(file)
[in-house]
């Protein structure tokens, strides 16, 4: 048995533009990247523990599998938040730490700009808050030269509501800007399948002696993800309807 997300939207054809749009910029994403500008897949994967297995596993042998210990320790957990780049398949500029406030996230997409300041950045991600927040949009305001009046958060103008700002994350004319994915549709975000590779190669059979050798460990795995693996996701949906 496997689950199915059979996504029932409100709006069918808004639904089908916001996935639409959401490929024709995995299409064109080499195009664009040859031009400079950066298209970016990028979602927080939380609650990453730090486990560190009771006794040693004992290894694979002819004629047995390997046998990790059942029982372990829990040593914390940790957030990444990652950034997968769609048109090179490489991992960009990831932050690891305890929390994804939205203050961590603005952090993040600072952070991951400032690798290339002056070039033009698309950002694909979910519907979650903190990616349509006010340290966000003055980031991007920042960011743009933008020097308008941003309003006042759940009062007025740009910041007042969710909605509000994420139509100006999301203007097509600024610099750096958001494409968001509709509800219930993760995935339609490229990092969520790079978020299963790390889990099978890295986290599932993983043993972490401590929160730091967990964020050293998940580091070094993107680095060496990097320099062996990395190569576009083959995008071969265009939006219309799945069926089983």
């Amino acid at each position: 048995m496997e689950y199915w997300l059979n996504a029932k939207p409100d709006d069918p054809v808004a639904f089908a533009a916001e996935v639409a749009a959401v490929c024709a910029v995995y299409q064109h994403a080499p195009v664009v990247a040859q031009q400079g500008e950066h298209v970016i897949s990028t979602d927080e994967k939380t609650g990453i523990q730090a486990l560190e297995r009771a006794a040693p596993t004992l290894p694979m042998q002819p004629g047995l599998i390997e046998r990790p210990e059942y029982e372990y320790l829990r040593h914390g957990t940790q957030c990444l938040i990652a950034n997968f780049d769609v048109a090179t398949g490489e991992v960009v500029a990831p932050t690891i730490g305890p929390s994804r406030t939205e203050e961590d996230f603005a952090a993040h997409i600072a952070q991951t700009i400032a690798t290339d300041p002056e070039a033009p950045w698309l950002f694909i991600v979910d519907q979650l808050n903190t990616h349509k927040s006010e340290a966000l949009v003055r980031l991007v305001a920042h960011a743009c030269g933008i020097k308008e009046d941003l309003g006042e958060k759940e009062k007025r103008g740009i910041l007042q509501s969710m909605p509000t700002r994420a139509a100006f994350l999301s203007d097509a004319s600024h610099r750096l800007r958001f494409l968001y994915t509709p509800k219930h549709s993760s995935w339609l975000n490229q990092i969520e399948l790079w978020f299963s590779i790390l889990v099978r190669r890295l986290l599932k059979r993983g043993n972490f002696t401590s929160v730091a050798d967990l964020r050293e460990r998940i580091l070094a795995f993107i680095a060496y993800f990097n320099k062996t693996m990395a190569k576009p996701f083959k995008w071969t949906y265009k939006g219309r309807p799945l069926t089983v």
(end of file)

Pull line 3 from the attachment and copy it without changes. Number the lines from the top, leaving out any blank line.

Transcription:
């Amino acid at each position: 048995m496997e689950y199915w997300l059979n996504a029932k939207p409100d709006d069918p054809v808004a639904f089908a533009a916001e996935v639409a749009a959401v490929c024709a910029v995995y299409q064109h994403a080499p195009v664009v990247a040859q031009q400079g500008e950066h298209v970016i897949s990028t979602d927080e994967k939380t609650g990453i523990q730090a486990l560190e297995r009771a006794a040693p596993t004992l290894p694979m042998q002819p004629g047995l599998i390997e046998r990790p210990e059942y029982e372990y320790l829990r040593h914390g957990t940790q957030c990444l938040i990652a950034n997968f780049d769609v048109a090179t398949g490489e991992v960009v500029a990831p932050t690891i730490g305890p929390s994804r406030t939205e203050e961590d996230f603005a952090a993040h997409i600072a952070q991951t700009i400032a690798t290339d300041p002056e070039a033009p950045w698309l950002f694909i991600v979910d519907q979650l808050n903190t990616h349509k927040s006010e340290a966000l949009v003055r980031l991007v305001a920042h960011a743009c030269g933008i020097k308008e009046d941003l309003g006042e958060k759940e009062k007025r103008g740009i910041l007042q509501s969710m909605p509000t700002r994420a139509a100006f994350l999301s203007d097509a004319s600024h610099r750096l800007r958001f494409l968001y994915t509709p509800k219930h549709s993760s995935w339609l975000n490229q990092i969520e399948l790079w978020f299963s590779i790390l889990v099978r190669r890295l986290l599932k059979r993983g043993n972490f002696t401590s929160v730091a050798d967990l964020r050293e460990r998940i580091l070094a795995f993107i680095a060496y993800f990097n320099k062996t693996m990395a190569k576009p996701f083959k995008w071969t949906y265009k939006g219309r309807p799945l069926t089983v």